NNSY and PHNSY complete valve/piping replacement on San Francisco conversion 13 days early

Two shipyards separated by 5,000 miles collaborated on a major valve and piping replacement project aboard the USS San Francisco (SSN 711) conversion, completing the work 13 days early Aug. 12.

San Francisco arrived at NNSY Jan. 25 for its conversion from an operational fast-attack submarine into a Moored Training Ship (MTS), the second of two next-generation MTS’s slated to train nuclear officers and Sailors at Nuclear Power Training Unit (NPTU) Charleston, South Carolina.

The collaboration between the two shipyards began in 2016 after the NNSY project team identified a critical skills gap that would not allow the project’s completion within the expected timeframe. Employees from PHNSY&IMF and NNSY completed joint site visits to ensure the project began with a shared vision of success, and schedulers at both shipyards worked closely to monitor potential impacts to the timeline.

“This job was successful because we communicated candidly, stayed flexible, and believed in our overall goal to support the Navy’s mission,” said Jantzen Nishikawa, PHNSY Project Superintendent. “We believed in the shared vision of One Shipyard. NNSY’s goals were also PHNSY’s goals. NNSY’s jobs were also PHNSY’s jobs.”

PHNSY employees specialize in Los Angeles-class submarines, so relying on that expertise was an easy decision for NAVSEA to make, according to San Francisco Project Superintendent Wallace Martin.

“We would have had to develop our own mock-up and train our people for a job that had never been done by NNSY,” said Martin. “Though I’m sure we would have risen to the challenge, we never would have been as good as Pearl because they have done the job numerous times. We would have had to recreate that infrastructure, training and proficiency. So by relying on Pearl’s team, we avoided significant additional costs to the Navy.”

Generally speaking, each public shipyard has the ability to deploy maintenance teams around the world, but jobs of this magnitude are rare for PHNSY, according to Assistant Project Superintendent for the PHNSY team, Ryne Sonoda.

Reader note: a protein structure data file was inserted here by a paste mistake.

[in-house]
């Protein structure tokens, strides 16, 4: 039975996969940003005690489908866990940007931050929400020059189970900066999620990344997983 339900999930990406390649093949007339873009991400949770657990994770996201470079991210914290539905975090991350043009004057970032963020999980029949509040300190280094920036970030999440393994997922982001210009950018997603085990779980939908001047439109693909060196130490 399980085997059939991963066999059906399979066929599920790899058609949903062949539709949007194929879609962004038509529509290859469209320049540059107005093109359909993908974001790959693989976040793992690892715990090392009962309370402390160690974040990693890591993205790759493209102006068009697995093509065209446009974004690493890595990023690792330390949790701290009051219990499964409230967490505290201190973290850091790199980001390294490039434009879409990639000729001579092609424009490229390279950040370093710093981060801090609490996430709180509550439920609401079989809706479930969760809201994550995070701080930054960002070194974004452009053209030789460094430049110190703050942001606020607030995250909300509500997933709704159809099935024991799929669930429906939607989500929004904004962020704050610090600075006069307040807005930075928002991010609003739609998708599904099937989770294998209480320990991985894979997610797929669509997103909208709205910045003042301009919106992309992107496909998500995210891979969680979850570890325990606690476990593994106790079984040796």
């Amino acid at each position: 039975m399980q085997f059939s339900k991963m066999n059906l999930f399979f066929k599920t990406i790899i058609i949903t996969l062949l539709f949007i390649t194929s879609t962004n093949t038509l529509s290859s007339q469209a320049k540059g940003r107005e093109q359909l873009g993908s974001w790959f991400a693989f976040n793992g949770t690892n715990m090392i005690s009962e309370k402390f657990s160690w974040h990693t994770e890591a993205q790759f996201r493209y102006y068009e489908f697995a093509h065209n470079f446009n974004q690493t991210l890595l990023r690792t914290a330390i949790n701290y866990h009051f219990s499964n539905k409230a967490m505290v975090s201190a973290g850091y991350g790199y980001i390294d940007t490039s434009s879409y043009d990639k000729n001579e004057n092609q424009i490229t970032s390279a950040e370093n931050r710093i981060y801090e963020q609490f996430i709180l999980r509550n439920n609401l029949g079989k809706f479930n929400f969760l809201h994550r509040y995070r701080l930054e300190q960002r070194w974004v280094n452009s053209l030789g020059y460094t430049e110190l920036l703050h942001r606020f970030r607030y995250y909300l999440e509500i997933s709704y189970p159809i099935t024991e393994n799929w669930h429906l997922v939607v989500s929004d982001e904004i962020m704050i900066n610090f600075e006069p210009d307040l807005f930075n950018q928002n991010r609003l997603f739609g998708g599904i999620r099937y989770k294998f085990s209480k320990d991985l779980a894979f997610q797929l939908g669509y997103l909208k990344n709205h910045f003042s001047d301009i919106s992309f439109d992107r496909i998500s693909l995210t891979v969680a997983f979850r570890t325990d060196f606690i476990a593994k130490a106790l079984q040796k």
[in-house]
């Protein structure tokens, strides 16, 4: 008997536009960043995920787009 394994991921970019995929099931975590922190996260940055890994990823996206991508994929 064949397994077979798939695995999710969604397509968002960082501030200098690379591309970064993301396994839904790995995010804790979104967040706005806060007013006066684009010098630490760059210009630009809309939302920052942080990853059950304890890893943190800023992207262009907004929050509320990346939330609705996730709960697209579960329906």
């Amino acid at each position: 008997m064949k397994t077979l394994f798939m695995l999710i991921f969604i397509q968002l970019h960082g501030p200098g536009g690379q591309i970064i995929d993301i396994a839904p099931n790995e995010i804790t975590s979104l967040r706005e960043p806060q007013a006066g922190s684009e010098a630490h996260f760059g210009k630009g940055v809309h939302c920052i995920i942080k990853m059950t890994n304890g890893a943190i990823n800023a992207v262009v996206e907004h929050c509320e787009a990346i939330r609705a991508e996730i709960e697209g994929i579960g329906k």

“Pearl would normally deploy to Guam. Portsmouth and Puget normally deploy to San Diego. NNSY deploys all around the world,” said Deputy Project Superintendent Lt. Cmdr. Joe Rysavy. “This is a good exercise for Pearl to be able to deploy a large group of people to do this singular job. So from the One Shipyard perspective, our ability to complete complex maintenance thousands of miles away is a huge testament to NAVSEA’s capabilities.”

Rysavy said PHNSY and NNSY will both take home lessons learned and best practices from this project, and that will allow the corporation to be even more efficient the next time. “Pearl has a sense of ‘ohana,’ which means family in Hawaiian culture,” he said, “and now they are part of our ‘ohana’ here on the San Fran conversion project at NNSY. It’s never been ‘us’ or ‘them.’ It’s been ‘we.’ We needed to get this done, and a big part of the success story was really fostering these relationships.”

PHNSY Commanding Officer Capt. Greg Burton said the collaboration between the two shipyards proved the importance of the services both organizations provide.

“Our Navy has critical work to get done. It’s vital for the nation. Our country has four public and two private nuclear-capable shipyards, and we can’t always do what is assigned to us. When you get down into the specific skills needed, sometimes there are imbalances, and sometimes one yard has a specific skill. When the shipyards share, we learn faster. The high velocity learning piece is critical, and not just because it’s a Chief of Naval Operations’ priority, but because we recognize it as a corporation and we’ve set up communities of practice so we can share our knowledge. If we rely on the shipyards as single entities, we’re less efficient. Being able to share these teams allows us to get the nation’s work done.”

“I think it defines our unity. It shows the collaboration between two physically separated shipyards. Open and honest communication played a big role,” said Britt Wright, San Francisco Nuclear Job Planning Leader. “Doing this job together and executing it successfully is a huge accomplishment.”